“So I think there’s a number of places where we have an opportunity to really deliver for the state of Wisconsin. Obviously, our biggest priority is the expansion of the Medicaid program to cover an additional 82,000 folks in Wisconsin and pull down this federal money that we’ve been leaving on the table for a very long time, to invest in health care for everybody, not just for folks who are served by the Medicaid program. So I think our ability to make those investments not only is really important on the coverage side of things but really will help us build on what is an historic and important legacy for Wisconsin. We’ve been health care innovators and real leaders in health care in Wisconsin for a long time, and this federal money will allow us to do important things to build on that legacy. And for me personally, some of those priorities lie in the behavioral health space. I think we’ve got a real opportunity to integrate behavioral health into the health care system, find those efficiencies, reduce those silos and the stigma that goes along with providing substance abuse and mental health services in a way that makes it clear that when you pull into that parking lot that that’s what you’re going there for, and that reduces people’s desire and willingness to get and seek treatment that they need. And so I think we’ve got real opportunities with investments from the Medicaid expansion to do good work in that space. We have a real obligation … as a state that’s aging and a workforce that’s aging, to think long-term about what we need to serve folks in long-term care specifically: home and community-based services, institutional settings like nursing homes, assisted living. How are we thinking strategically about where we need to be in 10 years or 15 years so that the investments we make now prepare us for where we need to be again so we’re serving the people of Wisconsin? It’s not a surprise, right? We know where we’re headed from an aging perspective, and we have an opportunity to get in front of that and we should absolutely take advantage of that. So those are a couple of places where I think we have real opportunities. I think, from a girl who likes government, I think the way we interface with other government agencies to serve people is a critical opportunity. The Department of Children and Families serves very similar, in many cases, the exact same families that we serve here in the Department of Health Services. How are we doing a better job together so that that interface with those families is as seamless and invisible as possible to them? How are we getting out of the way so that they get what they need and are successful? Same with the Department of Corrections; we have considerable overlap as some of the folks coming out of corrections facilities who we then are working with in the community — whether it’s because they need health care, because they are in need of FoodShare, other services that we provide. How are we reducing barriers to their success by working better with DOC to do those kinds of things? So I think those are some of the opportunities I see. Public health a fundamental function of government, whether it’s a measles outbreak, whether it’s flooding, whether it’s — we have a role to play to make sure that the citizens of this state have access to what they need to recover and be resilient and get back to their normal, everyday lives. So those are functions that need to work. And they’re critical, and they’re sort of invisible to the public until you need them. And we want to make sure that when our time comes to step up because of a measles outbreak or some other thing, that we are ready to flex and be a part of the solution for the people of this state.”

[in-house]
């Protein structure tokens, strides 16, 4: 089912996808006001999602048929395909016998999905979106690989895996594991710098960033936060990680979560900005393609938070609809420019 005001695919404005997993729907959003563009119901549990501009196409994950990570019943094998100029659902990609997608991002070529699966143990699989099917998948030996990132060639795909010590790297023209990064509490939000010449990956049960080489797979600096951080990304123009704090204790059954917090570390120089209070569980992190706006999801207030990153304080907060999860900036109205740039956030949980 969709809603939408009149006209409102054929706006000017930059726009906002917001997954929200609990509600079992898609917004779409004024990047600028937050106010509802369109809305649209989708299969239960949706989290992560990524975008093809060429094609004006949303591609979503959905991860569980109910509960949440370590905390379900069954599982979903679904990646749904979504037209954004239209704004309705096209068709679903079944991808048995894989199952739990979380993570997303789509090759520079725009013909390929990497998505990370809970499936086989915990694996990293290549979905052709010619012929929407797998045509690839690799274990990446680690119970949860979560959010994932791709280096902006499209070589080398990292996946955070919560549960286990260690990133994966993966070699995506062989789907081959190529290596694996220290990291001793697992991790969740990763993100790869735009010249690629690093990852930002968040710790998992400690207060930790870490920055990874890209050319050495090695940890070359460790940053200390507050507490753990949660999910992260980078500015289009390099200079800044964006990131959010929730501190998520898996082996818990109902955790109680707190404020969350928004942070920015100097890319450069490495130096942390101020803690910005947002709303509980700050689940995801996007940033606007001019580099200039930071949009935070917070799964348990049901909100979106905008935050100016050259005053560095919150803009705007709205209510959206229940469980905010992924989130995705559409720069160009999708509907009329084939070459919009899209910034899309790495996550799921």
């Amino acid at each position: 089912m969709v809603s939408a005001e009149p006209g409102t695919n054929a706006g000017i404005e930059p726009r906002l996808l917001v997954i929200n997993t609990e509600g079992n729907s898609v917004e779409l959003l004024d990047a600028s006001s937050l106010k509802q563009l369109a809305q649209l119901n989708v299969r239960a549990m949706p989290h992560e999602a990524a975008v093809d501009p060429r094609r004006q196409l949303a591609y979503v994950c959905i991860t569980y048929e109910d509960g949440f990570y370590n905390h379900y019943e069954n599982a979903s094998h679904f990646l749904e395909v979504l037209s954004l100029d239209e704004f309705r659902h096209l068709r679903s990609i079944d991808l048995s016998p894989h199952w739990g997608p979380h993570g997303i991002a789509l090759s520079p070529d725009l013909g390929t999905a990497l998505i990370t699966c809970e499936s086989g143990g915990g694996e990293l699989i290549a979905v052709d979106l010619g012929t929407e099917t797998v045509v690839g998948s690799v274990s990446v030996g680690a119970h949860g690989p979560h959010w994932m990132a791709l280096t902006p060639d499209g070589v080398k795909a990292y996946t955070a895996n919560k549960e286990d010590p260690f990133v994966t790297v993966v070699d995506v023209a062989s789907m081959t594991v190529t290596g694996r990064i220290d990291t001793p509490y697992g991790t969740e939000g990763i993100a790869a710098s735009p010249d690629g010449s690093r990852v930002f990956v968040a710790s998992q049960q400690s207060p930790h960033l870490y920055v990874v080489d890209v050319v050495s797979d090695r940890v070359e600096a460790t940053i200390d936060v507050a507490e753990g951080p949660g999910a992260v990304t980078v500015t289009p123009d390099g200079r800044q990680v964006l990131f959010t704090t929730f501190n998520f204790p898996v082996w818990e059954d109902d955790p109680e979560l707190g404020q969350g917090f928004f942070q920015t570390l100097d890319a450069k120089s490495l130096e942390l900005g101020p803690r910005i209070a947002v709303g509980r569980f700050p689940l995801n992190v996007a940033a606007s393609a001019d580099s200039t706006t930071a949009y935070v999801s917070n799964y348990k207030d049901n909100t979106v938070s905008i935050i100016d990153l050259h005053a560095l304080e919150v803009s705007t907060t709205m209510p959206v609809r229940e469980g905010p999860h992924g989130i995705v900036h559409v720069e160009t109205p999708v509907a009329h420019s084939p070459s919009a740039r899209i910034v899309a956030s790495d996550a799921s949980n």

What’s the best advice you’ve received since getting the job? Worst advice?
“I think the best and the worst advice I got is exactly the same thing, and that was: Buy a parka. I don’t think you say that to somebody you’re trying to get to move to Wisconsin. So that was not strategically the best advice somebody probably could have given me. But on the flip side, once you’re in and you take the job, buying that parka was absolutely the way I survived my first three months in Wisconsin, and I’m grateful.”
See past WisPolitics.com interviews and videos with other cabinet secretaries: